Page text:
Athletic Greens, which created AG1, a powdered beverage designed to provide daily nutrition, raised $115 million in new funding that boosts its pre-money valuation to $1.2 billion.
The New York-based company got its start in 2010 by founder and CEO Chris Ashenden and is the result of his journey to find out why he continued to feel bad.
“I am a health and wellness-obsessed person, and despite knowing what I thought was a lot about nutrition and wellness, I kept getting sick,” Ashenden told TechCrunch.
In 2008, he ended up in a clinic, spending $35,000 on every kind of blood, stool, saliva or urine test there was to figure out why he continued to get sick. After shelling out all of that money, to his shock, he found out that his body wasn’t absorbing nutrients.
The solution wasn’t easy either — it was a supplement regime of 50 pills. Ashenden tried it for a while, but it got him thinking about how most of what people think about nutrition turns out to be wrong, and that there had to be a better way for him to go through life not taking 50 pills a day.
That’s how AG1, Athletic Greens’ flagship product, got its start. The product combines more than eight nutritional products into one, including multivitamins, probiotics and immune support, and is approaching its fifty-third iteration later this year.
Alpha Wave Global led the growth funding round and was joined by new investor Mark Vadon, returning investors SC.Holdings, David Blitzer’s family office Bolt Ventures and Dr. Peter Attia, as well as a group of product users. As part of the investment, Rick Gerson, chairman and chief investment officer at Alpha Wave Global, and Vadon, founder of Zulily and Blue Nile and former chairman of Chewy, will join the Athletic Greens board of directors.
This new round of funding was a quick follow-on to an investment — the amount was undisclosed — into Athletic Greens in July 2021, which was the company’s first external equity investment since the company was founded. Backers included users of the product, like Hugh Jackman, Cindy Crawford and Steve Aoki.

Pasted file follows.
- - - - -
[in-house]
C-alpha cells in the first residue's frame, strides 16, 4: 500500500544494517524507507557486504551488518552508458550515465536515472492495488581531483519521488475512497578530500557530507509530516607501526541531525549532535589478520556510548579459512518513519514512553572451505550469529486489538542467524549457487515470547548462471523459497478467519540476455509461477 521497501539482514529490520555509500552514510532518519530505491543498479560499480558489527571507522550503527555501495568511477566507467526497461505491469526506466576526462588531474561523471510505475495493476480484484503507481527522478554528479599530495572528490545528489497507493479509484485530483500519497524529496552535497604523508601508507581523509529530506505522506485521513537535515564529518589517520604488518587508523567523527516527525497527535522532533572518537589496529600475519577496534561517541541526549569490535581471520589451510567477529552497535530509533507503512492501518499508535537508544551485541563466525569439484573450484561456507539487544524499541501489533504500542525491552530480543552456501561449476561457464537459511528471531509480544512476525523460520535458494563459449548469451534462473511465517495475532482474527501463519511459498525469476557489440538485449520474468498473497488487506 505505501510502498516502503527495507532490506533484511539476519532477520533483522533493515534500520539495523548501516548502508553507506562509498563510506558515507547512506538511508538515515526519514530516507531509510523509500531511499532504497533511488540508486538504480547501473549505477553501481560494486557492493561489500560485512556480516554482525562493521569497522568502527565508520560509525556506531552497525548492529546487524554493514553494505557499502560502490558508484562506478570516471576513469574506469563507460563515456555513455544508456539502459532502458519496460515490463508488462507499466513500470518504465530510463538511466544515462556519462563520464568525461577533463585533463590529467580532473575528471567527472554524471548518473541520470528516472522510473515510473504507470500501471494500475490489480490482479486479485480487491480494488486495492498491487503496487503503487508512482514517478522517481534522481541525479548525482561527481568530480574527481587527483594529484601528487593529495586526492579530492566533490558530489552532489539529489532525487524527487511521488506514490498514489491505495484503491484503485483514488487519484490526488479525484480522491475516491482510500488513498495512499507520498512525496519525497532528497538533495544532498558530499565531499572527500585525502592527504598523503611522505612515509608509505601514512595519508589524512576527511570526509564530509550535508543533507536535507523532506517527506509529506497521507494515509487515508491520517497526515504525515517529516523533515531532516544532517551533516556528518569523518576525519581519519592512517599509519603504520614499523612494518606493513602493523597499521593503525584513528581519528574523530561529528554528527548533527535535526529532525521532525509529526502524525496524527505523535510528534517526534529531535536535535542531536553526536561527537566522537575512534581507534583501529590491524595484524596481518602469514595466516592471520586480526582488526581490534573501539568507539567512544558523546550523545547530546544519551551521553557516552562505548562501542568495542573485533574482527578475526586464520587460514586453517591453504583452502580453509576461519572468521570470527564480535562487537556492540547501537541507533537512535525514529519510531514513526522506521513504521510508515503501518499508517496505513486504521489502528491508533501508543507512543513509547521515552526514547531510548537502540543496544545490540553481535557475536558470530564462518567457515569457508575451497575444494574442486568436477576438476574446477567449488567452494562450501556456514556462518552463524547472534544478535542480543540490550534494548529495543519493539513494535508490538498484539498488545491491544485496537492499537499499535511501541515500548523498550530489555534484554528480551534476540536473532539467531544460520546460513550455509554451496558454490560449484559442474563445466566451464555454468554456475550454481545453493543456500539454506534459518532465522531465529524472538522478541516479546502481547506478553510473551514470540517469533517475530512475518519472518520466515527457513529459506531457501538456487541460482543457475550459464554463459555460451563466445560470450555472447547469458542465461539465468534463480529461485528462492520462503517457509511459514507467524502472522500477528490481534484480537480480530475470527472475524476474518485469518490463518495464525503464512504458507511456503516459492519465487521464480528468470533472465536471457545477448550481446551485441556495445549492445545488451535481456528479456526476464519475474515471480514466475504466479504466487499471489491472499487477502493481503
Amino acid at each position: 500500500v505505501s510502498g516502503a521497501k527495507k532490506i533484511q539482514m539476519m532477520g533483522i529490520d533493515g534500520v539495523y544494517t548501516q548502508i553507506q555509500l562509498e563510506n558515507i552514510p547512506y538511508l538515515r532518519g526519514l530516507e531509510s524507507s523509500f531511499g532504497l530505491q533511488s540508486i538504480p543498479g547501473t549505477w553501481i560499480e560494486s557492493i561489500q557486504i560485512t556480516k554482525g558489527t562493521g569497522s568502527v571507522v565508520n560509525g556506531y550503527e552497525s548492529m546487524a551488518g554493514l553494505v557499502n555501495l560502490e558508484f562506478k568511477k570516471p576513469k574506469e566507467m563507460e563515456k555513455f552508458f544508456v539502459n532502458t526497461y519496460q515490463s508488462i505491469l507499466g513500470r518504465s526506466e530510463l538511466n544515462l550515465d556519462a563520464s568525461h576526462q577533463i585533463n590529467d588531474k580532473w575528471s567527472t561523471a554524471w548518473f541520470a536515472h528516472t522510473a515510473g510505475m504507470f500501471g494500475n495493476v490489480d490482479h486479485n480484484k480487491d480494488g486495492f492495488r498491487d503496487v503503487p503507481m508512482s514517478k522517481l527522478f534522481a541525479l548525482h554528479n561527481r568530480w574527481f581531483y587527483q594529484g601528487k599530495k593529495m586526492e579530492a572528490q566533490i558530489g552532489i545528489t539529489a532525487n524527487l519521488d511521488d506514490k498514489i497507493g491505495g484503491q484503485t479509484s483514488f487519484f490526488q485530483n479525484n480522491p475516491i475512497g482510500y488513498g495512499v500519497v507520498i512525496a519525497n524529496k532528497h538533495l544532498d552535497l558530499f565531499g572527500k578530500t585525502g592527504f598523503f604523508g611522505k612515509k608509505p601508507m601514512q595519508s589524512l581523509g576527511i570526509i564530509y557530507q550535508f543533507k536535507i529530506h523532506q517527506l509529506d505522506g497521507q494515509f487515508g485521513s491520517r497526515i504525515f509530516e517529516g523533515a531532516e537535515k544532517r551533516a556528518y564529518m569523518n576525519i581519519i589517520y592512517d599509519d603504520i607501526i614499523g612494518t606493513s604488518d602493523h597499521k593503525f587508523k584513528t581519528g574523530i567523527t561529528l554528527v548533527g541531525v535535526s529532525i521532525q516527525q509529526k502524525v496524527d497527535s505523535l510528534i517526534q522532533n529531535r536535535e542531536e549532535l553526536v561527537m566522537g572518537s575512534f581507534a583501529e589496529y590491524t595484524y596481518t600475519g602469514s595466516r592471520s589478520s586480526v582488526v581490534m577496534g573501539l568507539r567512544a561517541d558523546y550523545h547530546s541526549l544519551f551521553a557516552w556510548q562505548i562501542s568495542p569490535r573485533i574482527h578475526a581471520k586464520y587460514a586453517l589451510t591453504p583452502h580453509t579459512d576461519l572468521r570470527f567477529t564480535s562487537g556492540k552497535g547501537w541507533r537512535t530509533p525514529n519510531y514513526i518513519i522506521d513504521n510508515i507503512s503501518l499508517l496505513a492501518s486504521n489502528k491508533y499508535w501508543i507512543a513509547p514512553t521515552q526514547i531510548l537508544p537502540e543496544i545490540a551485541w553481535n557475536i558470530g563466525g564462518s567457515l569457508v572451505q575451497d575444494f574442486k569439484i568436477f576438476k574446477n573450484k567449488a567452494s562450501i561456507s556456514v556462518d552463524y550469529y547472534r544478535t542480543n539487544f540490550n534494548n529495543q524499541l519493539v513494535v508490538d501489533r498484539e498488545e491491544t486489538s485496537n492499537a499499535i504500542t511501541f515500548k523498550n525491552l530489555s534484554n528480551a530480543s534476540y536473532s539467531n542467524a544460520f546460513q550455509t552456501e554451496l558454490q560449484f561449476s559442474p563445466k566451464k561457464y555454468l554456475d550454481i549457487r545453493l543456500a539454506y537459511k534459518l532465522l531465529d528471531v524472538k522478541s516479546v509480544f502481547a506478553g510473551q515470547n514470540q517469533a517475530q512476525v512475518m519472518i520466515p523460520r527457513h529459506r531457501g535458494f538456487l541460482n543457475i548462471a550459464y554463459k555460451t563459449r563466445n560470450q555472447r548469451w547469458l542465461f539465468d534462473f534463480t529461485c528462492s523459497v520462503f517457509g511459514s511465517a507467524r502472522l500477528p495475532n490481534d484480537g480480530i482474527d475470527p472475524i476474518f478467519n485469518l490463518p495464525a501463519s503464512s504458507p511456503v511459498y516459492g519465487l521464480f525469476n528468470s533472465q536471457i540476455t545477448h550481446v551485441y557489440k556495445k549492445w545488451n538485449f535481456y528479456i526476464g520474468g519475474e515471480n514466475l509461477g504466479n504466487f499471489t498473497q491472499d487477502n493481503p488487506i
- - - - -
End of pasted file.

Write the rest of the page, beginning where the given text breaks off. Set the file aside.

Prior to that, Ashenden bootstrapped the company to $150 million in revenue run-rate.
“One of the advantages of bootstrapping is you learn to think about new and different ways to do things,” he added. “We continue to innovate around how we do something amazing for our customers, and we also innovate on how we get the message out there in a very cluttered world.”
Indeed, Athletic Greens is going after the global health and wellness market that Ashenden said was approaching $7 trillion. It’s also one of the reasons the company went after its first equity investment. Ashenden explained the company is at an inflection point, and the new funding will enable the company to take on larger capacity for the first time.
Last month, the company brought on former Focus Brands executive, Kat Cole, as president and COO, as it expands to offline channels and into web3 to build community and enhance brand connection.
“It’s about the growth and the opportunity to continue to drive innovation,” he added. “We seek to become a truly global business at a very large scale.”
Last year, Athletic Greens approached 200% in revenue growth and well over 100% in customer growth. As a result, this new financing will be deployed into everything from awareness to establishing new relationships with new partners to supply chain. The company will expand geographically and accelerate much of its R&D that has been going on since Athletic Greens was started a decade ago.
The company operates remote only, and Ashenden expects to triple the company’s 150-person workforce in 2022.
“It’s expanding on our ability to ultimately serve our customer and customers are at a point now, which is that generational shift, that they want to have more ownership of their own health,” Ashenden said. “Customers want a healthier, higher quality of life, and we’re here to serve them. This is about how we begin to empower a much larger customer base on an even more spectacular journey.”